AMI investment will produce operational savings between $77 million and $208 million, and customer-driven savings between $100 million and $150 million. The net benefits from investing in AMI ranged between $21 million and $64 million.

Analysis revealed that accelerating electric vehicle (EV) adoption is the strategy with greatest financial benefit to utilities and customers. Households that have EVs represented only 1.25 percent to 1.5 percent (12,500-15,000) of the hypothetical one million customers in a service territory. Those households, however, created a disproportionately high share of consumer-driven savings, indicating that even modest EV increases will have a beneficial impact.

Lisa Wood is IEE’s executive director. The IEE white paper is available for download at http://edisonfoundation.net/IEE

Human Error Leaves Millions in the Dark

By Kathleen Davis, senior editor, and Jeff Postelwait, online editor

About 5 million people in Southern California, Arizona and Mexico were enveloped in a power outage on Sept. 8 with outage times up to 12 hours in places.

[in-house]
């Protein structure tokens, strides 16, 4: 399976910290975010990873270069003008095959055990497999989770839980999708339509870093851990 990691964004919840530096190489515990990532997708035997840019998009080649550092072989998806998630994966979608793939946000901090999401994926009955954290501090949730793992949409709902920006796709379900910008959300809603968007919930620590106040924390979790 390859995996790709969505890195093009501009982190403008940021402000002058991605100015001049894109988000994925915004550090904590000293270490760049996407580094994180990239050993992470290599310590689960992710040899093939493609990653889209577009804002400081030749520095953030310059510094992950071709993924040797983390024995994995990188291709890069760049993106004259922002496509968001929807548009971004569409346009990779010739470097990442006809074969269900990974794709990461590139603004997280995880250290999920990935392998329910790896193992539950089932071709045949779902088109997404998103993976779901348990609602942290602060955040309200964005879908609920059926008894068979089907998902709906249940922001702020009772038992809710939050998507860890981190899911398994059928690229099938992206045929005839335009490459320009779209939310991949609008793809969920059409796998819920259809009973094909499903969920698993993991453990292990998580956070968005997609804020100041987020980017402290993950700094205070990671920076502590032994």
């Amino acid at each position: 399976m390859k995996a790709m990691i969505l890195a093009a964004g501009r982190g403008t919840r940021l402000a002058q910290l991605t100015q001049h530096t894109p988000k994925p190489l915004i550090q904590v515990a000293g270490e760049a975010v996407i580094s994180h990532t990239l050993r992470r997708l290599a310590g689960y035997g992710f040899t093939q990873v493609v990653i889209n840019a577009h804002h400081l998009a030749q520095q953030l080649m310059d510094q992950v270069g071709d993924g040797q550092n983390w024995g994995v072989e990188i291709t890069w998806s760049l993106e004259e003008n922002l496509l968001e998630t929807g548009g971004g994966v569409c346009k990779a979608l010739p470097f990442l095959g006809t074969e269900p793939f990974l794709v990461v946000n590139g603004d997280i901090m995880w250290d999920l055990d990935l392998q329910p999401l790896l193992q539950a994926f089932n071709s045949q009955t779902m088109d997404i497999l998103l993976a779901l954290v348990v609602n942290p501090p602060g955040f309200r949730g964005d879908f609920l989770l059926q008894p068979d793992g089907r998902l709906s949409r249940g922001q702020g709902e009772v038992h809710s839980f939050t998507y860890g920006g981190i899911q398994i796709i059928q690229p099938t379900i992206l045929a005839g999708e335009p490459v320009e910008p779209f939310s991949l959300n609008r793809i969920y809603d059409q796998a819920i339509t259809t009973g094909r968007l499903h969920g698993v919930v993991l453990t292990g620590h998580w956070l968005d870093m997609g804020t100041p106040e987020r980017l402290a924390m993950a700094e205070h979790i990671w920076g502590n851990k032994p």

The outage was attributed to human error, according to reports, and was triggered by a utility employee working on a substation in Arizona. The blackout caused traffic jams on California freeways and disabled water services in San Diego and Tijuana.

San Diego Gas and Electric (SDG&E) said in a tweet that 1.4 million electricity customers in the San Diego service area were without power. Another 3.5 million in the Baja California area were also in a blackout. Yuma, Ariz., reported outages for about 50,000 people.

Such an outage has never before happened to the San Diego service area, according to SDG&E.

The cascading power failure was caused by a botched maintenance procedure in Arizona that resulted in the shutdown of a transmission line supplying power to the San Diego area. This, in turn, interrupted the power flow from California’s 2,200 MW San Onofre nuclear power plant, according to SDG&E.

Arizona Public Service (APS), the utility that covers the interconnected transmission bringing power into San Diego, said both human and system failure were to blame for the outages which were triggered on Sept. 8 at 3:30 p.m. when the North Gila-Hassayampa 500 kV transmission line shut down.

An employee working at the North Gila substation northeast of Yuma created the cascading blackout when protection protocols that should have isolated the outage failed.